These concepts exist in both contract and in tort, i.e. negligence, or they can be in strict liability.6 “Fitness for purpose” is a strict liability concept and any negligence on the part of the designer need not be proved. This, of course, raises the interesting situation where the designer is also the builder as the concept of strict liability can tend to remove the distinction between proper design and quality workmanship. Generally, the design issues are contractual, i.e. does the work done by the designer comply with the contract and its requirement?

However, no matter whether the design issue is one of strict liability, negligence or contract and no matter which designer is involved, it is useful to review the general duties owed by design professionals starting with the traditional designers – the architect and engineer.

The design professional: architect/engineer’s duty – tort versus contract

Design professionals may be liable to their clients and third parties for damage and loss caused by breach of contract and/or negligence. Also, to the extent that any individual, such as a contractor, acts in a “design capacity”, it too will be held liable under the same rules as set out herein. The first area to review is whether or not any claimed damages resulting from alleged negligence are recoverable in contract. Unfortunately, there are occasions where resort to a claim of breach of contract is unavailable to a damaged party, e.g. where there is no direct contractual relationship between the parties, or if the guilty party has become insolvent, the limitation period has lapsed, etc. Under these circumstances, a claim for negligence should be additionally reviewed. As is discussed in more detail in Chapter 12, to establish a claim for negligence it is necessary to show that the defendant owed the claimant a duty of care, that the conduct of the defendant fell below the standard of care thus resulting in a breach of the duty owed, and that there was a causal connection between the defendant’s conduct and the damage suffered by the claimant.

But what exactly is the duty of care that is needed? While this topic is covered in more detail in Chapter 12 it is important to point out here that in the case of actual physical injury all that is needed is the reasonable foreseeability of harm occurring from one’s actions. In a construction setting claims can arise for both physical and economic losses and this is where the courts have attempted, over the years, to reach a balance. In Anns v Merton LBC,7 the House of Lords provided a two-stage test setting forth when a duty of care, including a duty not to cause economic loss, is owed in tort. Lord Wilberforce expressed the test as follows:

“… in order to establish that a duty of care arises in a particular situation, it is not necessary to bring the facts of that situation within those of previous situations in which a duty of care has been held to exist. Rather the question has to be approached in two stages. First one has to ask whether, as between the alleged wrongdoer and the person who has suffered damage there is a sufficient relationship of proximity or neighbourhood such that, in the reasonable contemplation of the former, carelessness on his part may be likely to cause damage to the latter in which case a prima facie duty of care arises. Secondly, if the first question is answered affirmatively, it is necessary to consider whether there are any considerations which ought to negative or reduce or limit the scope of the duty or the class of person to whom it is owed or the damages to which a breach of it may give rise.”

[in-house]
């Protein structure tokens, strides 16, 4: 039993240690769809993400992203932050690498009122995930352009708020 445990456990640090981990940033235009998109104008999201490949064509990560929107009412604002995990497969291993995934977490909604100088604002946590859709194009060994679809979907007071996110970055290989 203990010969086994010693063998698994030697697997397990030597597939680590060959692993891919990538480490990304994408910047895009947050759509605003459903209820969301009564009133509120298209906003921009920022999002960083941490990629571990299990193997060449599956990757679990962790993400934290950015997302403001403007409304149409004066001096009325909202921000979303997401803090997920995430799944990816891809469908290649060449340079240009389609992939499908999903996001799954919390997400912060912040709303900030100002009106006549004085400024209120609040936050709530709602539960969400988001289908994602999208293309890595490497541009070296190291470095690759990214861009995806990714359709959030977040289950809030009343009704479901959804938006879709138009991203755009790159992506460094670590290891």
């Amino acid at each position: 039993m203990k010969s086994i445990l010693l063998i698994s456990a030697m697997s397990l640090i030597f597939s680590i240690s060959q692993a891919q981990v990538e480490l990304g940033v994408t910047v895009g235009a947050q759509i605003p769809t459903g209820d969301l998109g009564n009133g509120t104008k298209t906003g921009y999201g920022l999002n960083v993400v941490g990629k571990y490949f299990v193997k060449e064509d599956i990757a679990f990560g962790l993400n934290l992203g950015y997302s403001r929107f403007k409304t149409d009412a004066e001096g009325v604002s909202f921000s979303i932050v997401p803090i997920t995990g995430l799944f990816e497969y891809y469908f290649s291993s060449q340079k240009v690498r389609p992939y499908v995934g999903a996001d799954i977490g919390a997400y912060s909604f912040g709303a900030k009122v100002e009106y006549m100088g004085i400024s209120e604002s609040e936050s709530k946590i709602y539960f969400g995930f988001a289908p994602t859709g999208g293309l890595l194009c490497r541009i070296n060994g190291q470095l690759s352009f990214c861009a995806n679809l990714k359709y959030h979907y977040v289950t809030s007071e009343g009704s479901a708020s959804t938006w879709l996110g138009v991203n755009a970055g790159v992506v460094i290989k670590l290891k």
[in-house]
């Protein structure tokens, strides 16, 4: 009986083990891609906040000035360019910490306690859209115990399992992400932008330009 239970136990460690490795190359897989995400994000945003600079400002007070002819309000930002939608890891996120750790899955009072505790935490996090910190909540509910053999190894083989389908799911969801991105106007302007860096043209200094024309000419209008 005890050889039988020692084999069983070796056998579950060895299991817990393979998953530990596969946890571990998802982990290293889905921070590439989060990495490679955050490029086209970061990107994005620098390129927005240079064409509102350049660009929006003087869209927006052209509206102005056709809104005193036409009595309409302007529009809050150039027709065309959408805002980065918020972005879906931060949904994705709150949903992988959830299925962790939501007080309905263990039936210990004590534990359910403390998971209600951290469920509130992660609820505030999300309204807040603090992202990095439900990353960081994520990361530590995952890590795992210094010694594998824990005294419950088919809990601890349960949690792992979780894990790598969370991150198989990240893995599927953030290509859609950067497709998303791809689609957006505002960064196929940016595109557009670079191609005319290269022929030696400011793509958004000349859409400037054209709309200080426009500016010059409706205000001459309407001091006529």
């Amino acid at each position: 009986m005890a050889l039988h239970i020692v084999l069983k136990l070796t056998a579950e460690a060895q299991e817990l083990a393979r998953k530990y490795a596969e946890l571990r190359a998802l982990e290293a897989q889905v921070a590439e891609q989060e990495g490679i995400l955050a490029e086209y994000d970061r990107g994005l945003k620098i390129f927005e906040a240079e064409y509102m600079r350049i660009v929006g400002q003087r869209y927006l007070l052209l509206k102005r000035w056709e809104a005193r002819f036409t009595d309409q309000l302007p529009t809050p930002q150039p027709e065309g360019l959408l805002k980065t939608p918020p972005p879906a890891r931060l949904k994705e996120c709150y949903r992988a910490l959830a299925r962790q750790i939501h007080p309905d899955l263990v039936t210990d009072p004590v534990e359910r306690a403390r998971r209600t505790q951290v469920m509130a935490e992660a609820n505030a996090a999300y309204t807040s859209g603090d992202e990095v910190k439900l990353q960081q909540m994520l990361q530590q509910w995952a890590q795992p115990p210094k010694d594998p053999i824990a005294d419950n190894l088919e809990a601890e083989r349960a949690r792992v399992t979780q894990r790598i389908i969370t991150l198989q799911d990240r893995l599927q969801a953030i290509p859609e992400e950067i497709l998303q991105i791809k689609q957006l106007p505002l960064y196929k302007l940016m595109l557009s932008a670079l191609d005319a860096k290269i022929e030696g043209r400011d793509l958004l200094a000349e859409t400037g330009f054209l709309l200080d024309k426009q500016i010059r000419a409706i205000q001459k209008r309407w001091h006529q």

This was the “rule” for almost 12 years, but in 1990 the House of Lords changed its view in two cases: Murphy v Brentwood District Council8 and Department of the Environment v Thomas Bates and Sons Ltd and others.9 Both cases concerned claims for economic losses arising from negligence, and the House of Lords denied them both. It is interesting to note what Lord Oliver in Murphy wrote:

“I have found it impossible to reconcile the liability of the builder propounded in Anns with any previously accepted principles of the tort of negligence and I am able to see no circumstances from which there can be deduced a relationship of proximity such as to render the builder liable in tort for pure pecuniary damage sustained by a derivative owner with whom he has no contractual or other relationship.”

He then went on to explain that economic loss would not be recoverable in negligence where the loss was too remote or where it would be impossible to acceptably contain liability:10

“The critical question … is not the nature of the damage in itself, whether physical or pecuniary, but whether the scope of the duty of care in the circumstances of the case is such as to embrace damage of the kind which the plaintiff claims to have sustained … The essential question which has to be asked in every case, given that damage which is the essential ingredient of the action has occurred, is whether the relationship between the plaintiff and the defendant is such – or, to use the favoured expression, whether it is of sufficient “proximity” – that it imposes upon the latter a duty to take care to avoid or prevent that loss which has in fact been sustained.”

As will be discussed later, economic losses were not recoverable in tort11 unless the claim arose out of “negligent misstatement” as per the ruling in Hedley Byrne v Heller & Partners.12

Fitness for purpose liability